Why We Can’t Forget About ‘VAT Carousel’ Fraud
From the characteristics of MITC fraud arrangements to the tangible damage that such schemes can cause, below Jérôme Bryssinck, Head of Government Solutions at Quantexa, talks Finance Monthly through the options for fighting VAT carousel fraud. Europol believes that missing trader intra-community (MITC) fraud (usually known as ‘VAT Carousel’ fraud) costs authorities around €60 billion […]
From the characteristics of MITC fraud arrangements to the tangible damage that such schemes can cause, below Jérôme Bryssinck, Head of Government Solutions at Quantexa, talks Finance Monthly through the options for fighting VAT carousel fraud.
Europol believes that missing trader intra-community (MITC) fraud (usually known as ‘VAT Carousel’ fraud) costs authorities around €60 billion annually. MITC is a highly sophisticated form of fraud which can be carried out due to the way that pan-European legislation means cross-border trade may be carried out VAT free. Due to the complexity of the schemes, MITC is hard to fight, and entire legal businesses frequently become unwitting participants in the carousel. Innovative technologies and new policies must be used to tackle this fraud robustly.
What is MITC fraud?
By its nature, the EU trading bloc enables the converging of regulations and standards and the removal of barriers to international export, in order to make trade within the bloc simpler and less expensive. MITC fraud works by taking advantage of the EU legislation around cross-border transactions- traders receiving services or goods from an entity in the EU do not have to pay VAT, as intra-community transactions are VAT exempt.
To create a ‘carousel’, a criminal will create or buy companies to acquire goods (let’s call them Company A in this example). These companies will next buy goods from a company in the EU (Company B). Company A will then purchase goods from Company B, with no VAT being due. Company A will then peddle these goods to a different company (Company C). This company could be a legitimate one, or a company managed and set up by the criminals. Here, VAT will be added to the sale price. Since the goods have been sold domestically, Company A must legally declare the VAT it has included on the goods, and pay this to HMRC. In the case of MITC fraud, though, Company A will vanish, and the VAT will not be paid. The goods will then be passed through many other companies which function as a buffer so as to complicate any potential investigation. Next, a company (Company D) will send these goods out of the EU and reclaim the VAT that was not in fact ever paid to HMRC. This loss of tax revenue negatively affects the provision of crucial public services for the country including education, policing and healthcare, and also increases the tax obligations of honest taxpayers.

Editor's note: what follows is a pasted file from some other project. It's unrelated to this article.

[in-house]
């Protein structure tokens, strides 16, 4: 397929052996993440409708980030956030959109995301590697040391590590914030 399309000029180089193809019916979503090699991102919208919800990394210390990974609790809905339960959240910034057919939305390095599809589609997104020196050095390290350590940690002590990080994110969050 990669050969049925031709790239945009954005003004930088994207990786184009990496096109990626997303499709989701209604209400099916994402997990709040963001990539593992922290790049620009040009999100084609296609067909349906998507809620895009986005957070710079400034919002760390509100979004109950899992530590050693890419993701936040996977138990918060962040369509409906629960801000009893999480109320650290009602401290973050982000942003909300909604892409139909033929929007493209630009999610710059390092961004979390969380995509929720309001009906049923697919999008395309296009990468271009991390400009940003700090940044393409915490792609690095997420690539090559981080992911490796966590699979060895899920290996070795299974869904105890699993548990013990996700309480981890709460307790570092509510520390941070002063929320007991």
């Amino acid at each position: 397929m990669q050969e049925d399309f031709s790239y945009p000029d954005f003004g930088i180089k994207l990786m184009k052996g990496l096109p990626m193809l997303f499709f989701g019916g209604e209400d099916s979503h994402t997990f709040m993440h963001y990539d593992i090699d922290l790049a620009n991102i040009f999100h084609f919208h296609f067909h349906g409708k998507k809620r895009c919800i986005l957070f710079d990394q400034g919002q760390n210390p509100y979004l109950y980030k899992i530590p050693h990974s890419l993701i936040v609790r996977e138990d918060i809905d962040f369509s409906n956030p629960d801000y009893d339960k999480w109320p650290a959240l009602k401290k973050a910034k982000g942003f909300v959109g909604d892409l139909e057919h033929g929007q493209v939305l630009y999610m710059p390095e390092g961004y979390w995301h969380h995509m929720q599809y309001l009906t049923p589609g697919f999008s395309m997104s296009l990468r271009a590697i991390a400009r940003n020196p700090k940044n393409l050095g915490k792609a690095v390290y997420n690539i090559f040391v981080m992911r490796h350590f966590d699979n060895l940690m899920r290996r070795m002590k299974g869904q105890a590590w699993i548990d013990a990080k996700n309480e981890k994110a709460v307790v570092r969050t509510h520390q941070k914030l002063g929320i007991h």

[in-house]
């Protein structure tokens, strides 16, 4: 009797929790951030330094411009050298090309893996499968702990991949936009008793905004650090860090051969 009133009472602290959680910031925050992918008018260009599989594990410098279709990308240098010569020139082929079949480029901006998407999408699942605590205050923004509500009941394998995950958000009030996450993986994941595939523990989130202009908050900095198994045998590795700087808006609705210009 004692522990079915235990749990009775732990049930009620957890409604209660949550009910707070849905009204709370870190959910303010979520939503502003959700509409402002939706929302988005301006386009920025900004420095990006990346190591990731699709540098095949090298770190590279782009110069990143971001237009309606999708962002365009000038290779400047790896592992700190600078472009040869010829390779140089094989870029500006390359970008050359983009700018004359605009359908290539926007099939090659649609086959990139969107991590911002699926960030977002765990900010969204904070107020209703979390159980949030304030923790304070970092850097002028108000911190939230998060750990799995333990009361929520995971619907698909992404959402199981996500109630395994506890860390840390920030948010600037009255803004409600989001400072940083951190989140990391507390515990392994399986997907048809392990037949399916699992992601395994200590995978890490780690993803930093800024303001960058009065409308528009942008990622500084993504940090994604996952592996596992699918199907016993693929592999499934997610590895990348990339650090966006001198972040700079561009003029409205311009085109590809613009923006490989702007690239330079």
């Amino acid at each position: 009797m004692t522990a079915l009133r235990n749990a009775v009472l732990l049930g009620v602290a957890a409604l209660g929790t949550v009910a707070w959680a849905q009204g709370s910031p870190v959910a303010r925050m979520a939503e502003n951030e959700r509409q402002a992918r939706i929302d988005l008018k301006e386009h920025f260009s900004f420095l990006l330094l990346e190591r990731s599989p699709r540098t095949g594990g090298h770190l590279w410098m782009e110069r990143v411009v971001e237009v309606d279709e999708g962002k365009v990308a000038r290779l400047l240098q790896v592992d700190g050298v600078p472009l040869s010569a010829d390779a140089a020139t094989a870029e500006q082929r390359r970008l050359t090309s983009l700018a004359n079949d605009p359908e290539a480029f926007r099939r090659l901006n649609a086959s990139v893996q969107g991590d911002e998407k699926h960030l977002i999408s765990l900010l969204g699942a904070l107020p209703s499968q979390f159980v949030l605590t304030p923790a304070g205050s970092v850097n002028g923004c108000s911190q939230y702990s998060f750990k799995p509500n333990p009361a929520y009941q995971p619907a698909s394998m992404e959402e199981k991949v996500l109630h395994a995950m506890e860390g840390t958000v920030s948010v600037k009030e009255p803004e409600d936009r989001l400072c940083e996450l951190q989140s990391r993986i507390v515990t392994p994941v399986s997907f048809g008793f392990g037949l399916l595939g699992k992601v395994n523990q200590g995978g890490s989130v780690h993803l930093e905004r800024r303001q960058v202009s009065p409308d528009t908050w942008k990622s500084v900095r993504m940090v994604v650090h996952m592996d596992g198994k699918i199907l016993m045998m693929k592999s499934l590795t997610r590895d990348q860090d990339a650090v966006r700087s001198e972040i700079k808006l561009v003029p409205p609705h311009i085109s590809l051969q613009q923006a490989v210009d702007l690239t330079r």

How MITC fraud is being fought
Because millions of euros worth of goods are traded daily, it is hard to identify illegal activity amongst so much legal activity. Combatting VAT carousels is made more difficult by the way that member states need to coordinate across separate national borders. The data needed to investigate MITC fraud criminals will commonly be stored in different forms and will be owned by disparate regulatory or government bodies across the EU. In many cases, ‘carousels’ will already have dissipated by the time authorities realise criminal activity has occurred, allowing the criminals to remain unidentified and the money to have already been lost. Those seeking to fight MITC fraud are therefore unlikely to be able to act to prevent such crimes from being carried out.
Bettering our defences
Technology must be leveraged more effectively to empower tax departments to proactively tackle MITC fraud. A priority is to speed up the sharing and analysing of data at a European level. Data analytics technology should be used to better comprehension of the broader context of each individual company, so that tax departments build a bigger picture of the trades that are being carried out.
Technology must be leveraged more effectively to empower tax departments to proactively tackle MITC fraud.
Such technology would be able to identify anomalies and red flags, such as if a company with an annual turnover of €200K was able to order €2 million’s worth of goods. Under an improved system of data gathering and sharing, VAT information would be collated and interpreted by machines, and AI would be utilised to create risk models that would help improve the accuracy of identifying anomalous results. This information could be shared with a case handler, who would be able to act more swiftly to investigate criminal activity.
As well as this, each EU Member State needs to improve their operational and analysis capabilities. The pace at which each state reacts to the flagging of anomalous results needs to improve if action will be taken effectively. At present, many member states do not have the technical means required to enable them to bring together external data. Some member states must also grow the amount of information they are gathering from traders. VAT receipts, for example, could be collated in a machine-readable format which would improve data collection.
VAT Carousel fraud has so far proved difficult for EU Member States to combat. If we are to prevent criminals benefiting at the expense of the taxpayer, we will need a pan-European, multi-pronged approach. The amount of information gathered and collated about company and trade accounts must increase, and we also need to make use of innovative technologies which will facilitate the garnering of actionable insights from the vast amounts of data collected. Only by enacting such a systematic approach will be truly be able to tackle this crime.